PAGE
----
“Since my mother went there, we figured, why not take a look?” Kantrovitz says. “As it turned out, I loved the place. I talked with coach Drabinski, and I was very impressed with what he wanted to do with the program. He was very enthusiastic about turning it around, and I believed him.” Kantrovitz had narrowed his final college choices to Brown, Harvard, and Princeton. Ironically, it was the Bears’ weakness on the baseball diamond that helped Kantrovitz make up his mind. “Brown seemed like a place where I could play right away,” he says.
After watching him carefully during the fall and winter months, Drabinski decided to make Kantrovitz Brown’s starting shortstop in his freshman season. He hasn’t had a glimmer of regret about the decision: Kantrovitz has since become one of the centerpieces of the Bears’ increasingly exciting baseball revival. During the forty-six games of his freshman season, for example, Kantrovitz finished second on the team in hitting (.303) and tied for third in RBIs (twenty-nine). By contrast, the team had a mediocre 7–13 showing in the Ivy League while racking up a school-record thirty-seven losses for the season.
Kantrovitz’s numbers have gotten better with each passing year, but not until the 1999 season did he and his teammates truly blossom. Last year the basebeall Bears tied a school record for wins, going 23–18 overall; at 13–7, the team enjoyed its most successful Ivy League season in history, taking second place in the Rolfe Division behind Harvard.
Even though Kantrovitz got off to a slow start last season, once he settled into a groove, he hit every baseball in sight. The five-foot-eight-inch 180-pound right-handed batter led the team with a .427 hitting average (eleventh best nationally in Division 1), and he won the Ivy League’s Charles H. Blair Bat Award with a .478 hitting average in twenty league games. Brown’s first Blair Bat winner since John King hit .512 in 1979, Kantrovitz also led the league in hits (thirty-two) and doubles (ten), and was fourth in runs scored. He finished the season with a school-record twenty-four-game batting streak and set Brown’s single-season record for doubles with fifteen.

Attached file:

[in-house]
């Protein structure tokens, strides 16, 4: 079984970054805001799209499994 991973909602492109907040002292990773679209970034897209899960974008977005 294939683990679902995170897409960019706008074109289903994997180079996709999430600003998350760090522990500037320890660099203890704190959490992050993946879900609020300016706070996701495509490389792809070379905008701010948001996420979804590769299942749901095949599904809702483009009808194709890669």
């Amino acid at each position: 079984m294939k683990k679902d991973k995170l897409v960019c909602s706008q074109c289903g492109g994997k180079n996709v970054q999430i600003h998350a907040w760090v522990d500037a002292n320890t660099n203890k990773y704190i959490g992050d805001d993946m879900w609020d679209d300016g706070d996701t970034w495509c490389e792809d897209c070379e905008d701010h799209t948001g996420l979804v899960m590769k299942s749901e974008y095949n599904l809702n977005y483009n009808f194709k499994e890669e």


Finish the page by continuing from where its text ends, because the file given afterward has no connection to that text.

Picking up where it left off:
“Dan wants to win,” says Drabinski. “He wants to turn this program around as badly as the coaches do.” No one was more surprised that Kantrovitz hit .427 last year than his head coach. Drabinski knew the shortstop had good hands and a quick bat, but “it’s tough to hit .400 at any level,” he says. “I never thought he’d hit .427 and lead the league. Never.” The key to Kantrovitz’s success was a steady focus and a scrappy, indefatigable attitude when he was at bat. “He never went into a slump. He always found a way to get a hit,” Drabinski says. “With the game on the line – bases loaded and two outs – he’s the guy I want up. I’d take Dan any time.”
Now priming for the 2000 season, Drabinski, Kantrovitz, and the rest of the Bears want to take Brown baseball to the next level: an Ivy League championship and the school’s first-ever appearance in the NCAA tournament. They will be without All Ivy infielder Peter DeYoung ’99, who graduated, and pitcher Graeme Brown ’00, who left school after being drafted in the thirty-seventh round by the New York Mets. But everyone else is back, including such All Ivy players as second baseman Jeff Lawler ’00 and center fielder Todd Iarussi ’01, and All New England and All Ivy second-team selection Jim Johnson ’01 at pitcher. The pitching staff has also been bolstered by the addition of Stanford transfer Jeff Pashalides ’01. Even the critics seem to agree this may be a watershed year for the Bears: Baseball America has picked Brown to finish first in the Rolfe Division.